- YouTuber allegedly filmed himself abusing and killing his cat Sunday 5:49 PM
- Would you buy a Popeyes chicken sandwich from Quavo for $1,000? Sunday 3:05 PM
- Someone set up a Spider-Man memorial outside D23 Expo Sunday 2:15 PM
- A$AP Rocky just isn’t texting Trump back Sunday 1:24 PM
- Hong Kong protesters knock down alleged ‘facial recognition tower’ Sunday 12:35 PM
- PewDiePie becomes the first YouTuber to hit 100 million subscribers Sunday 11:35 AM
- ‘Breaking Bad’ movie will show us what happened to Jesse Pinkman Sunday 9:39 AM
- How to stream ROH Wrestling’s Honor For All Sunday 7:30 AM
- How to stream Steelers vs. Titans in NFL preseason action Sunday 7:00 AM
- How to stream ‘Good Eats: The Return’ online Sunday 7:00 AM
- How to stream ‘Power’ season 6 Sunday 6:00 AM
- Your best bets for finding discounted and refurbished Airpods Sunday 6:00 AM
- How to stream Barcelona vs. Real Betis Saturday 11:31 PM
- How to stream Tottenham Hotspur vs. Newcastle Saturday 11:21 PM
- All of the ‘Avengers: Endgame’ Easter eggs discovered by fans Saturday 6:52 PM
A Mississippi school district is pulling To Kill A Mockingbird from its 8th-grade curriculum after receiving complaints about the “wording” of the novel.
According to the Sun Herald, the Biloxi School District is replacing the novel in its curriculum. While the book will no longer be part of the grade’s English language arts lessons, it is still in the district’s libraries.
“There were complaints about it. There is some language in the book that makes people uncomfortable, and we can teach the same lesson with other books,” Kenny Holloway, vice president of the Biloxi School Board, told the publication.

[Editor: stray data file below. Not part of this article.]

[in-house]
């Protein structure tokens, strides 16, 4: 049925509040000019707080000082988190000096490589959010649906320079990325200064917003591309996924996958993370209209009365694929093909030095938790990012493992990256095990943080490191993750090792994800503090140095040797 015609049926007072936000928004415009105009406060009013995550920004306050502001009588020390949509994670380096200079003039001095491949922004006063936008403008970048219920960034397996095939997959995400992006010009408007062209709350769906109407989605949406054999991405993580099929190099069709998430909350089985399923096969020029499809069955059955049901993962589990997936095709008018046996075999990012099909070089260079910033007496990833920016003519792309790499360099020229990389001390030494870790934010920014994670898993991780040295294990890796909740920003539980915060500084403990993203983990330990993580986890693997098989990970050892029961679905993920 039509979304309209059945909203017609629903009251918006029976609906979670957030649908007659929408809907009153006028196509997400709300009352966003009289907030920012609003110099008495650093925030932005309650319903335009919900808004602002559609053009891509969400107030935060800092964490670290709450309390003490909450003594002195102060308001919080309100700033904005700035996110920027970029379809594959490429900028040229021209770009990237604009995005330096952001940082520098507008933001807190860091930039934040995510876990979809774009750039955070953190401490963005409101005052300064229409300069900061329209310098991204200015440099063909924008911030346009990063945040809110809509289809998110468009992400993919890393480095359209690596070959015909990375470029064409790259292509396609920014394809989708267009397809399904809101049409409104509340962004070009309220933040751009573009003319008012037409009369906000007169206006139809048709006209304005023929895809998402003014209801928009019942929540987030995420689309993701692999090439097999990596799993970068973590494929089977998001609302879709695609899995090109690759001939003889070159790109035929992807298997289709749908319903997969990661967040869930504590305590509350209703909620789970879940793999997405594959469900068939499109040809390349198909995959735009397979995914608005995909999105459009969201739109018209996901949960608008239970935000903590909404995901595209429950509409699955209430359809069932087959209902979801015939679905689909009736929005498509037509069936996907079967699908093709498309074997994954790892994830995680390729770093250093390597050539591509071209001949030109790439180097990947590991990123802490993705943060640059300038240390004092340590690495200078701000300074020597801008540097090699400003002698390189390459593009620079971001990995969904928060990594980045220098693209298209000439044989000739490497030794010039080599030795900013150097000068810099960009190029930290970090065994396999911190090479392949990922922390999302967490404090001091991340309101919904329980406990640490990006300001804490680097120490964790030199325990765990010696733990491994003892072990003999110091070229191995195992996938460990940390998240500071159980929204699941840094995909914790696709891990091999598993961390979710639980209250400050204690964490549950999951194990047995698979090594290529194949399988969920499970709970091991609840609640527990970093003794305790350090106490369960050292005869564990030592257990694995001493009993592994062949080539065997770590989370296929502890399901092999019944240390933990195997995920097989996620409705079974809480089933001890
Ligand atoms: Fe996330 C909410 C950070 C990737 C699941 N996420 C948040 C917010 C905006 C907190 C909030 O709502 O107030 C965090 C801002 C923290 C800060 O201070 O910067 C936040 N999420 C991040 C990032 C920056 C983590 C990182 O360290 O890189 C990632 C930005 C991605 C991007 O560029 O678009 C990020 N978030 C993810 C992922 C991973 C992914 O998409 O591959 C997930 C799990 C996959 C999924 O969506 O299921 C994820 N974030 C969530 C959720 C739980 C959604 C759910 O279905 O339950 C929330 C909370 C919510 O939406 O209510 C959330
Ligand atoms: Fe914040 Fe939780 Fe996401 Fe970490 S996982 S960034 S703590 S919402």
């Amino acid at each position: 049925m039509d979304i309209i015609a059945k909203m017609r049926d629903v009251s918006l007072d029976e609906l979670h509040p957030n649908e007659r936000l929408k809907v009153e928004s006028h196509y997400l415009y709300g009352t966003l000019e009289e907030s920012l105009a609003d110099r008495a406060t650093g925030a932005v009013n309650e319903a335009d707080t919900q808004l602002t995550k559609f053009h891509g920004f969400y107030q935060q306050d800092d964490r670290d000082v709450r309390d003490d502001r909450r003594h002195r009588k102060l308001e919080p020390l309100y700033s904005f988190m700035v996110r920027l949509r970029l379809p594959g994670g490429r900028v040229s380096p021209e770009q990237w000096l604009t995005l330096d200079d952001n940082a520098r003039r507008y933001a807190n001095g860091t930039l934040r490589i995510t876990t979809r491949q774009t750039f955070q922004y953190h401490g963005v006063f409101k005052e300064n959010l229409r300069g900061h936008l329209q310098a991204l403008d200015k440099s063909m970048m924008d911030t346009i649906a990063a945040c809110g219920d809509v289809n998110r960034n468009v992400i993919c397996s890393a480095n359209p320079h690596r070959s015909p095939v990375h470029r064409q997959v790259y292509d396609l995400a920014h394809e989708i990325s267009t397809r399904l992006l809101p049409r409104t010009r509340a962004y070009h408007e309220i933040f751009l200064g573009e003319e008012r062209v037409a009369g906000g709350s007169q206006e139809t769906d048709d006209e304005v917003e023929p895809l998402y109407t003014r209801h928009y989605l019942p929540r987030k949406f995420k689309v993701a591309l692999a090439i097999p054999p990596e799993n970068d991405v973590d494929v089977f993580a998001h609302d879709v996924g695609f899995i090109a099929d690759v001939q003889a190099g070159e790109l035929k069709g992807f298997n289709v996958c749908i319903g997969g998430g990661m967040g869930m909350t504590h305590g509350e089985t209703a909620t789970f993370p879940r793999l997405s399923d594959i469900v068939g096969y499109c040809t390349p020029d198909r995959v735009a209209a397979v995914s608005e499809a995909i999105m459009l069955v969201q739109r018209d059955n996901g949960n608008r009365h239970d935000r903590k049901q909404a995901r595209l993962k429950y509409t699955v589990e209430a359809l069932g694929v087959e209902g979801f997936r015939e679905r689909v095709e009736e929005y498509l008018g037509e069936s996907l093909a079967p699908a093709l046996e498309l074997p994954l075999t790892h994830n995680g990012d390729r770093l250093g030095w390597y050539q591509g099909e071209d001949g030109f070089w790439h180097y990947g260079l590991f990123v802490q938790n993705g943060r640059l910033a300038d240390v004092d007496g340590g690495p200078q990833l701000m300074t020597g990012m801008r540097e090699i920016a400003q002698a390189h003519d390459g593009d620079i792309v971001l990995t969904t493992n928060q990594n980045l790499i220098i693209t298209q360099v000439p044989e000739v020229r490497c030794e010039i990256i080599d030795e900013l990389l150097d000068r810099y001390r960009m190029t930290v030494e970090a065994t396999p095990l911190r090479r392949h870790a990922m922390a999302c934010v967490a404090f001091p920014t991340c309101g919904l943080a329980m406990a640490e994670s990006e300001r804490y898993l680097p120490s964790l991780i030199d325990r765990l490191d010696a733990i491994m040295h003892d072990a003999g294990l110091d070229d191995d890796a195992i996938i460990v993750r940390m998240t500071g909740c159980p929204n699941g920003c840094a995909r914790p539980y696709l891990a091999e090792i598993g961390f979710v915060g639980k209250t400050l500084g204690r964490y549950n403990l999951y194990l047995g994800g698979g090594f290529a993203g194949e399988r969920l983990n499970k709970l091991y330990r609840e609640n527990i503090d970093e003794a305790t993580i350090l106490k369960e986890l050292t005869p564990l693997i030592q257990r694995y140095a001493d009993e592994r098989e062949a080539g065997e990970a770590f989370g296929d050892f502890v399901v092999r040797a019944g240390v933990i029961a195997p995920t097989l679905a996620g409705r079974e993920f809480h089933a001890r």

In further detail, a “concerned reader” told the publication that the book’s use of the “N-word” led to complaints and that this change was made midway through the lesson plan. According to the district’s middle school website, the “the Golden rule” and “taking a stand” are the current themes for language arts classes, and students were anticipated to learn that compassion and empathy do not depend on race or education.
To Kill A Mockingbird, written by Harper Lee and published in 1960, is a celebrated novel taught throughout middle schools in the U.S. for its lessons on prejudice and injustice. Across the internet, Sen. Ben Sasse (R-Nebraska), Piers Morgan, and critics in between slammed the district’s decision, particularly in the context of re-emboldened bigotry and racism in the U.S. sparked by white supremacy and police brutality.
This is a terrible decision. It's one of our few shared stories -- in a nation with far too few shared stories right now. https://t.co/Um7QBiSkif— Ben Sasse (@BenSasse) October 14, 2017
The morons who took this absurd decision make ME feel uncomfortable. https://t.co/foWYqkL6nX— Piers Morgan (@piersmorgan) October 14, 2017
Mississippi Unlearning https://t.co/eXwA0HG6Wk— Jake Tapper (@jaketapper) October 14, 2017
Mississippi bans To Kill a Mockingbird, as it causes "discomfort"--While MS officials remain silent on white supremacists' lethal terrorism. https://t.co/kvmhQqwyPr— Rula Jebreal (@rulajebreal) October 14, 2017
We live in country where "To Kill A Mockingbird" makes some people uncomfortable but a man in the White House who is unable to condemn Nazis & their propaganda is just fine. https://t.co/PNKp1HC3JX— Simar (@sahluwal) October 14, 2017
The novel is one of the most challenged and banned classic literature novels of all time, according to the American Library Association’s Office for Intellectual Freedom, via PBS. In 2012, a high school student in Colleyville, Texas was given an alternate book assignment when the parents took issue with the novel’s themes of race and politics.
Dramatic Publishing Vice President Chris Sergel has even said the publisher is often asked to change or remove words, but the requests are always denied.
“There are many resources and materials that are available to teach state academic standards to our students. These resources may change periodically,” Biloxi Superintendent Arthur McMillan said in a statement. “We always strive to do what is best for our students and staff to continue to perform at the highest level.”
H/T Associated Press
Samantha Grasso is a former IRL staff writer for the Daily Dot with a reporting emphasis on immigration. Her work has appeared on Los Angeles Magazine, Death And Taxes, Revelist, Texts From Last Night, Austin Monthly, and she has previously contributed to Texas Monthly.